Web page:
Place of Safety Stuff

We’ve been playing with the newly amended police powers under the Mental Health Act for over a week now – I say ‘playing’ because it seems there are various kinds of games going on from the early feedback I’ve received! This post aims to just highlight those kinds of problems that have been drawn to my attention, so those of you reading may reflect on them and how things have been working in your area. It’s nothing major and new legislation always takes a while to settle – for example, we’re now more than 58yrs on from a Place of Safety being defined as ‘social services accommodation, a hospital and police station or anywhere temporarily willing to receive the person’ and we’ve still enjoyed a healthy dose of A&E departments insisting that they are NOT a Place of Safety under the Act. Fifty-eight years … are A&E departments not part of hospitals, then?!

The Royal College of Emergency Medicine has published a new guidance document about the changes which came in, to assist staff in EDs to navigate the new requirements. It carefully avoids addressing the ‘Place of Safety’ question head-on, but in fairness to them, it does outline various things that appear to reflect the new Government guidance on the amendments: that hospitals are a place of safety (see paragraph 4.4). RCEM point out that the place of safety ‘clock’ starts from the point where someone first arrives in ED after detention. Why would a Place of Safety ‘clock’ start, unless it was being accepted that the place was being used as a Place of Safety, even if just whilst initial assessment and care of injuries or other illnesses are undertaken? It points out that referral for MHA assessment should occur as soon as possible after the person arrives. << Police officers should always inform the local AMHP as soon as possible – even if the assessment will need to be delayed for a few hours, it puts the need for it on the AMHP’s radar and may allow them to plan more appropriately to be available when they are, in fact, required. It also allows them opportunity to conduct background research, if required.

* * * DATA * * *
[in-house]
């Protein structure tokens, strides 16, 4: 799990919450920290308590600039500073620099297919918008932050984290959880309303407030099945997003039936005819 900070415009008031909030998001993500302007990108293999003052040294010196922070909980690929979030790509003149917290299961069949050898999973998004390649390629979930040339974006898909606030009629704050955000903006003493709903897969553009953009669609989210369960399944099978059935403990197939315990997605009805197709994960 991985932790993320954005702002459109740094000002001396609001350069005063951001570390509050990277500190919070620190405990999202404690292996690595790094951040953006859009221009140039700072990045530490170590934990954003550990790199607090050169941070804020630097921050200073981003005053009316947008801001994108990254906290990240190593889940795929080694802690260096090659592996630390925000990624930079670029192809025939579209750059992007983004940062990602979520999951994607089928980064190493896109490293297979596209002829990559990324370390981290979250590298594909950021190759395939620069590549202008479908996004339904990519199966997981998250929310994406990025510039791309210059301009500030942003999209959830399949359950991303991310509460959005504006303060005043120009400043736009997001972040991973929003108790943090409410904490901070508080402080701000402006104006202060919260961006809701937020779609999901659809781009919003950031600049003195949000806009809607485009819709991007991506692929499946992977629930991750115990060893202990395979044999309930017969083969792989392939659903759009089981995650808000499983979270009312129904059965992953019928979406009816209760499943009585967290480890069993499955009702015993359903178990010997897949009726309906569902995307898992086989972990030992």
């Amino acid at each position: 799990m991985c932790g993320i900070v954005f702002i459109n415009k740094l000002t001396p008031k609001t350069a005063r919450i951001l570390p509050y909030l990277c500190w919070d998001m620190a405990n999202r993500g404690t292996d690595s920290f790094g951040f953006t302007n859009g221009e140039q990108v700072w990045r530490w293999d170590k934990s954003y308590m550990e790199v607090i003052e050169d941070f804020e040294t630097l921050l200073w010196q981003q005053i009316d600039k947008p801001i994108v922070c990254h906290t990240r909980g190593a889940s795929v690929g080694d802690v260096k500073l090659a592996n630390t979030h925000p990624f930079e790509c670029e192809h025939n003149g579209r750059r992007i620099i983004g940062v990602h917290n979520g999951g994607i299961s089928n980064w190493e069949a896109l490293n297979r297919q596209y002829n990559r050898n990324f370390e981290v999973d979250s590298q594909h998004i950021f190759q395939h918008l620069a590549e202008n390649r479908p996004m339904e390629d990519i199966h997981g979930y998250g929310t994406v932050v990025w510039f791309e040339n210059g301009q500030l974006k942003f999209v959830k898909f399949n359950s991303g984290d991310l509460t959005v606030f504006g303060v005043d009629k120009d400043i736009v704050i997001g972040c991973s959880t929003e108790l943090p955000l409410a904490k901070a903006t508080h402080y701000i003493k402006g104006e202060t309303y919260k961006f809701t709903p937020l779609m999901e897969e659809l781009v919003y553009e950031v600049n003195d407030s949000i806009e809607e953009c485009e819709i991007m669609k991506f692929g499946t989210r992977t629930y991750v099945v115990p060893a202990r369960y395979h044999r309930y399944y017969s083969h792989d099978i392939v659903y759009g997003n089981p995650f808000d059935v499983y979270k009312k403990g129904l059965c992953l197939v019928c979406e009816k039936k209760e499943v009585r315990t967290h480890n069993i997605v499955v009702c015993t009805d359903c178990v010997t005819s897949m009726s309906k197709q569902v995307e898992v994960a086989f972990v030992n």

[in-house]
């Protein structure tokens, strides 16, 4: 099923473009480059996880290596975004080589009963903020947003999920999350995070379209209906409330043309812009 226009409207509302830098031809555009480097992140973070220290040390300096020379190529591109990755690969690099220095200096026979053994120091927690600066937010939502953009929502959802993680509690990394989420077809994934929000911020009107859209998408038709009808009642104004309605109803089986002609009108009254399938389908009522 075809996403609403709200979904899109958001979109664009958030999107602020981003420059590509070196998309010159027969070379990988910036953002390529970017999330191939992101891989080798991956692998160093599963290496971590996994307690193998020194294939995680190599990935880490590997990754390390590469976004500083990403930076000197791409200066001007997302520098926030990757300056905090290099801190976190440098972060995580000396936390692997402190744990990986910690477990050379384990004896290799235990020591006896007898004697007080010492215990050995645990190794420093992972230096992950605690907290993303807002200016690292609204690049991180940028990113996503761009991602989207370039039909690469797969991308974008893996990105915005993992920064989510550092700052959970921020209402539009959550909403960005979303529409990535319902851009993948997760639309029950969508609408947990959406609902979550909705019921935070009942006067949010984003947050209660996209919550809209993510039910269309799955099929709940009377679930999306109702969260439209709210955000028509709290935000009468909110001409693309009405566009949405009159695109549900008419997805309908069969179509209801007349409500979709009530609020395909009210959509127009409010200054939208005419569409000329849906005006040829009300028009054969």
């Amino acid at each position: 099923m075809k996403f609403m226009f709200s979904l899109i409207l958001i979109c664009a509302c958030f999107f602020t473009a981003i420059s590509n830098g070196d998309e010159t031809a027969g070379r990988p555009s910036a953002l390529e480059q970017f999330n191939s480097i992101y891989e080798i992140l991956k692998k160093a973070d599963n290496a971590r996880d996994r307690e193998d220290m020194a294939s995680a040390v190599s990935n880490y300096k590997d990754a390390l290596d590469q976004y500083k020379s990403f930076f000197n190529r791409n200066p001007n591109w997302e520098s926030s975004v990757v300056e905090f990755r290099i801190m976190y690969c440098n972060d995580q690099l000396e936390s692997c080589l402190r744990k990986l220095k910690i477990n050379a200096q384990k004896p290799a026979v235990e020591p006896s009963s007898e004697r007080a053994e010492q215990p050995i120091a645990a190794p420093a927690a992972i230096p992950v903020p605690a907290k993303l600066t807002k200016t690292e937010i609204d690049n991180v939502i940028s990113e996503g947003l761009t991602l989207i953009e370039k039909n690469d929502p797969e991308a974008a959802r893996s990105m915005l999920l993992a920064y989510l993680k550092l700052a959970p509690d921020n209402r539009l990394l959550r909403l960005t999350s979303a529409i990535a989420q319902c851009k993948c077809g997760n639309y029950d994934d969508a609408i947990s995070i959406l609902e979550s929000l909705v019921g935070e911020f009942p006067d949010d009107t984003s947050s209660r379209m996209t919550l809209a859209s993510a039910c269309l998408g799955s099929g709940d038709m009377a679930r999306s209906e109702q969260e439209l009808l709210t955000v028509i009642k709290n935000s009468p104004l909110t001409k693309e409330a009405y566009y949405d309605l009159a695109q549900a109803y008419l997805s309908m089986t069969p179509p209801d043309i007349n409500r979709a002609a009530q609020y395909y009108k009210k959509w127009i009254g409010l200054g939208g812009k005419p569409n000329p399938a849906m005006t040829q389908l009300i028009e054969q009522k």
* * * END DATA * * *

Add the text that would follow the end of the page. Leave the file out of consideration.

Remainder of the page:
There are some basics around s136 and Places of Safety which have not changed in the amendments, but which seem to feature in last week’s highlights. For example, if someone is to be transferred from one place of safety to another, it has always been a requirement of the Code of Practice that this transfer be authorised by a doctor or an AMHP and that before moving the patient, it is confirmed that the other location can receive the person on arrival. There’s no point removing someone from an A&E department after treatment for injuries to a mental health unit PoS if it is already fully occupied and unable to physically accommodate the person. Yet that’s what happened in one area last week and we had a poor guy in a police vehicle bouncing around a system that wouldn’t allow him in. This simple shouldn’t have happened – he should not have been removed from ED until we knew the MH PoS was in a position to allow him in!